Living with Dwarfism
Life for people with skeletal dysplasia is getting better, thanks in part to the renowned research and care of a local children’s hospital.
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Lizzy, who has considered starting a charity to help other people like her, knows there is plenty of help she can offer. Her type of dwarfism, Spondylo-epiphyseal dysplasia is fairly rare, and led to multiple surgeries and daily discomforts. Lizzy is the model doctors and nurses use to teach new staff members and to monitor new patients.
Her body is a roadmap of scars from surgeries—surgeries to help her breathe, surgeries to straighten her legs, surgeries to help keep her from being paralyzed, the list goes on. She wasn’t expected to live, but she fought through. Doctors thought she’d never walk, but she used to pull herself up to stand in her hospital bed as a child.
In the 10 months she was in the hospital immediately after she was born, Lizzy would code, meaning she would have to have emergency resuscitation to save her life, several times a day. As soon as she was stabilized, she’d start to giggle, her mother says. It’s a lot, but for the MacDonalds, it’s just life.
Life for people with skeletal dysplasia, though, is getting better, a lot in fact due to research and care given at Delaware’s own Alfred I. duPont Hospital for Children. The Skeletal Dysplasia Program at duPont Hospital is one of the world’s foremost centers in the treatment of skeletal dysplasia, offering expert, state-of-the-art medical and surgical care for children with dwarfism.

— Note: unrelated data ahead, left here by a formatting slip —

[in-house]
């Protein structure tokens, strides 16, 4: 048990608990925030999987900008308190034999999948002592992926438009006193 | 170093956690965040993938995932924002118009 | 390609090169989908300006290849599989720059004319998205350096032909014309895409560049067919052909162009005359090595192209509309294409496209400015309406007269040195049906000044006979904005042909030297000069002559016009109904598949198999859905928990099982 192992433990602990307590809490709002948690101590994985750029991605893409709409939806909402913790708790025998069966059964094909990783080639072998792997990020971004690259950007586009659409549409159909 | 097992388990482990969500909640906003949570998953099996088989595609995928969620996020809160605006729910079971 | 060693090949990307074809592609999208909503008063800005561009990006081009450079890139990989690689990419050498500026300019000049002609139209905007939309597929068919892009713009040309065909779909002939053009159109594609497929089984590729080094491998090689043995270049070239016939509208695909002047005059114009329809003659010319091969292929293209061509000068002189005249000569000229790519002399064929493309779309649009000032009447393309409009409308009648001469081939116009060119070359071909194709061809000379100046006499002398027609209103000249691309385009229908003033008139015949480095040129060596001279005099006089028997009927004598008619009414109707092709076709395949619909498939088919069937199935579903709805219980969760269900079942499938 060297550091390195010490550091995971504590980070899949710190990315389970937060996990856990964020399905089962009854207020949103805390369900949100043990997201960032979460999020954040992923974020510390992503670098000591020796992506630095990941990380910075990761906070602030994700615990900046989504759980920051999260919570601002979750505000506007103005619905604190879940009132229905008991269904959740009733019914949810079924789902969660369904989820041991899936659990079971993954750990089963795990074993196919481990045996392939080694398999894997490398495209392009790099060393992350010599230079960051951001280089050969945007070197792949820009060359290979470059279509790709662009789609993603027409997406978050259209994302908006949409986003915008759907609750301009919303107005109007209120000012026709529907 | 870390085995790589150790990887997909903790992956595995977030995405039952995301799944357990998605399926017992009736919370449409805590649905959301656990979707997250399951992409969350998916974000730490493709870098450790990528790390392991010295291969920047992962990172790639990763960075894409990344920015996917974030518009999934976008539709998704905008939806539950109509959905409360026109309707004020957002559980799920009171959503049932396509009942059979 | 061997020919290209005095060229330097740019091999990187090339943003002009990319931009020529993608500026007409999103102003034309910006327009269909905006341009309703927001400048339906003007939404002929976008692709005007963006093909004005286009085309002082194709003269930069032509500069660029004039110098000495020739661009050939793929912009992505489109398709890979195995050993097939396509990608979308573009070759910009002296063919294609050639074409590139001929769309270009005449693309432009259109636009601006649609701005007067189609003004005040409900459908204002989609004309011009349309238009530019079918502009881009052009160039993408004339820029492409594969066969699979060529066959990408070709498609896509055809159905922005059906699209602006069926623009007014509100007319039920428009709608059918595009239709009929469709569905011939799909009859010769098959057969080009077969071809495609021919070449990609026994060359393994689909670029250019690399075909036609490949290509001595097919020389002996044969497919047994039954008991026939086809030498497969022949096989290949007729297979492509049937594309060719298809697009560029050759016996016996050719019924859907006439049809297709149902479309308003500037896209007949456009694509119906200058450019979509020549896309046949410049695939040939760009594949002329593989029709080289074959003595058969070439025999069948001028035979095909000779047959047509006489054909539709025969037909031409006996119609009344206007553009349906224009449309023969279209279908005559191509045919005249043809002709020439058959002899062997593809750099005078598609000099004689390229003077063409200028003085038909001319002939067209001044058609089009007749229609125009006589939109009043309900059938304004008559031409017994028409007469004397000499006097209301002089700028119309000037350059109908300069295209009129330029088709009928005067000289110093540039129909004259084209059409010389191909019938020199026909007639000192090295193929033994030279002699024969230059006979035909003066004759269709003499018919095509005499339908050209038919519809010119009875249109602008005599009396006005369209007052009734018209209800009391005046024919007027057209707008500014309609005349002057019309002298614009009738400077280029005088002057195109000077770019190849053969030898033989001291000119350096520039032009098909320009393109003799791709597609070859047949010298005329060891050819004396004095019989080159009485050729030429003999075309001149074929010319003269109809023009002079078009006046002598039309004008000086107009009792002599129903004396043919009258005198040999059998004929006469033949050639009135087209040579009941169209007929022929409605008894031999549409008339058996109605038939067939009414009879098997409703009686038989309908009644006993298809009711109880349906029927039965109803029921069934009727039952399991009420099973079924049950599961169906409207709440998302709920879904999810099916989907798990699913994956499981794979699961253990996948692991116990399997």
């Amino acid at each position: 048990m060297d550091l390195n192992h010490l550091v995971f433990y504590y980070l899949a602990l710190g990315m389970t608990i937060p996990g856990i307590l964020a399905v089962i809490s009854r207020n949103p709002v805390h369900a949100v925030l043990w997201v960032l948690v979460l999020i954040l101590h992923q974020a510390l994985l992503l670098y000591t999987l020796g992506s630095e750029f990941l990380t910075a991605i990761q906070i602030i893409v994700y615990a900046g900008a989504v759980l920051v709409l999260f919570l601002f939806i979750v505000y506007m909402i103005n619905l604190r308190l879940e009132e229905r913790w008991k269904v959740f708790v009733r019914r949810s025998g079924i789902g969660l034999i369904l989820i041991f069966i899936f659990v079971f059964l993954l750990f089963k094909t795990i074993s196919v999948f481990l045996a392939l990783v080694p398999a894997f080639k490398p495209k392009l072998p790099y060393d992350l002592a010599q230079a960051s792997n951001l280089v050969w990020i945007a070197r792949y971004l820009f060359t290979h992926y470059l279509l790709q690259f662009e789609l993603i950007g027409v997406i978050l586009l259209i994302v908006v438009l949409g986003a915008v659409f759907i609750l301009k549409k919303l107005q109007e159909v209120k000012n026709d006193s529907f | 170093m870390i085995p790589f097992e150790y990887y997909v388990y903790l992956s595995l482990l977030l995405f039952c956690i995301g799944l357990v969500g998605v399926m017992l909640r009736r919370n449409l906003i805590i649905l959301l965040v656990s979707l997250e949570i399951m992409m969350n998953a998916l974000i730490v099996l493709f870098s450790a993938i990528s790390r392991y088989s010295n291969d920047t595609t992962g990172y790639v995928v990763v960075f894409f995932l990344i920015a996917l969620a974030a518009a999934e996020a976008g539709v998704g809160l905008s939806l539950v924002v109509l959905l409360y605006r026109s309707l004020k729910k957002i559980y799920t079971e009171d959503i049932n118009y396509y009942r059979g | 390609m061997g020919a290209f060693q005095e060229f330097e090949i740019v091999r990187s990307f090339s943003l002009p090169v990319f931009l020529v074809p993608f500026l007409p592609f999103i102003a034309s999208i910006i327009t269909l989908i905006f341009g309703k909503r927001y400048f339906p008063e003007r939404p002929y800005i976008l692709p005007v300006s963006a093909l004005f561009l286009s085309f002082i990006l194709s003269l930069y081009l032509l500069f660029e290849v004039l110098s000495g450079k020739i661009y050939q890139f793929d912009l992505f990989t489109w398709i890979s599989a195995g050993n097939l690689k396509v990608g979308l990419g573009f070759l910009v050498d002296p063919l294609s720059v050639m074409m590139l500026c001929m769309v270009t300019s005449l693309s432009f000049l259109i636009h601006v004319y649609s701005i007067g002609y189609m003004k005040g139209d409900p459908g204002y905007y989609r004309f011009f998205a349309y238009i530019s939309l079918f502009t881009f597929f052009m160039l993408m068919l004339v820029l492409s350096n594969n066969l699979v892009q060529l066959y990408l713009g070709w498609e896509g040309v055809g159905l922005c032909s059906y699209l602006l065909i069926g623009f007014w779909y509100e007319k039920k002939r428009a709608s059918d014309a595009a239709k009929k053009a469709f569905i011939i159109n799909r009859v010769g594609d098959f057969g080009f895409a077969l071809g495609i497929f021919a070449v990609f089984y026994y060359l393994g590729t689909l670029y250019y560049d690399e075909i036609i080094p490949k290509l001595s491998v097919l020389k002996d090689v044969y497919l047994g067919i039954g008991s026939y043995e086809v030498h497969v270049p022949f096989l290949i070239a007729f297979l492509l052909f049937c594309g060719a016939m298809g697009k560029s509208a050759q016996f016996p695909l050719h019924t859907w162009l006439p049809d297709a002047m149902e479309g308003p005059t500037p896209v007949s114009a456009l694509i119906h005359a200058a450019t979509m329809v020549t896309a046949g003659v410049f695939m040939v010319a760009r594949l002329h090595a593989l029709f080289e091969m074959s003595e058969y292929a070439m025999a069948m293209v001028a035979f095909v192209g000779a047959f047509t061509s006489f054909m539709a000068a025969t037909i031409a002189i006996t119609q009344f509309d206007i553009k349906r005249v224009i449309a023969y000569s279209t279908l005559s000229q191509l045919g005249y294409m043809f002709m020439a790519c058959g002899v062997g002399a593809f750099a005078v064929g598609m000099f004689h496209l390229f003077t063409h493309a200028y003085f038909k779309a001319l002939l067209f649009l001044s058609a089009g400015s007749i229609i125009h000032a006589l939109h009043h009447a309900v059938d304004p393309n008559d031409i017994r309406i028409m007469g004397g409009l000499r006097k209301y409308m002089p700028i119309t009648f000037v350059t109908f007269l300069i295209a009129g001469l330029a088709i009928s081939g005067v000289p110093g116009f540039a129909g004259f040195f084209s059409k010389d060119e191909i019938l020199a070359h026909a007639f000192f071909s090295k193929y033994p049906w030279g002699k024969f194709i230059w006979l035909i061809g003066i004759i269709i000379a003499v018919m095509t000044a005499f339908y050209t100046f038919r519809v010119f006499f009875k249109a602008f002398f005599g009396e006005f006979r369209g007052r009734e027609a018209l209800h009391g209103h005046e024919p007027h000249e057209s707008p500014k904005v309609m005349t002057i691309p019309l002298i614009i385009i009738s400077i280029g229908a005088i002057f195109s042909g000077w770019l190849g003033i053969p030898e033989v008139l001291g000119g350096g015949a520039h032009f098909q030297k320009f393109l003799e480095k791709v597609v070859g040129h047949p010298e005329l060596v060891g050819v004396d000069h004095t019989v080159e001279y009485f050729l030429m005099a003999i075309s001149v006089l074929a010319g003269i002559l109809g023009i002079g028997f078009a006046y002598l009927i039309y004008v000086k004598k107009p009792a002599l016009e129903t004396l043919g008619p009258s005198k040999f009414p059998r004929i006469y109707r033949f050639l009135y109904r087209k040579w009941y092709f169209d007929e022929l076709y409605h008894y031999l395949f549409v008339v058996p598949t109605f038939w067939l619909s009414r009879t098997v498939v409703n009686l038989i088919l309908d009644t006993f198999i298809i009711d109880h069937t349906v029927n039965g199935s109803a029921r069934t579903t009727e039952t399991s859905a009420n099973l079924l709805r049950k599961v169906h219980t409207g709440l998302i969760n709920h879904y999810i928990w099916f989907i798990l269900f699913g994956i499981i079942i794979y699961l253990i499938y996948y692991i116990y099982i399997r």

The condition is so rare that most pediatricians don’t know how to diagnose or treat such a child. Growth charts for average-sized children don’t work for little people. More than 250 short-statured children from around the world come to duPont each year to receive treatment at the center where Bober and staff work. It’s the busiest pediatric practice in the country, he says.
The Internet and television have revolutionized the lives of people with skeletal dysplasia. Once relegated to freak shows and comic relief in movies, today little people are found in all areas of life—doctors, teachers, lawyers, pilots.
Keith Connolley is director of the LPA’s District 3, that has 200 members from Delaware, Maryland, District of Columbia, Virginia, North Carolina, and South Carolina. The first time he saw another little person, he was 18 and walking into his first LPA convention in 1968. He always remembers the feeling of meeting people who were just like him and encourages others to get involved with the organization.
“When you realize you’re not the only one and talk eye to eye with someone, it does you a world of good,” says Connolley.
For more information about the LPA visit lpaonline.org, or call Keith and Pat Connolley at 629-2580.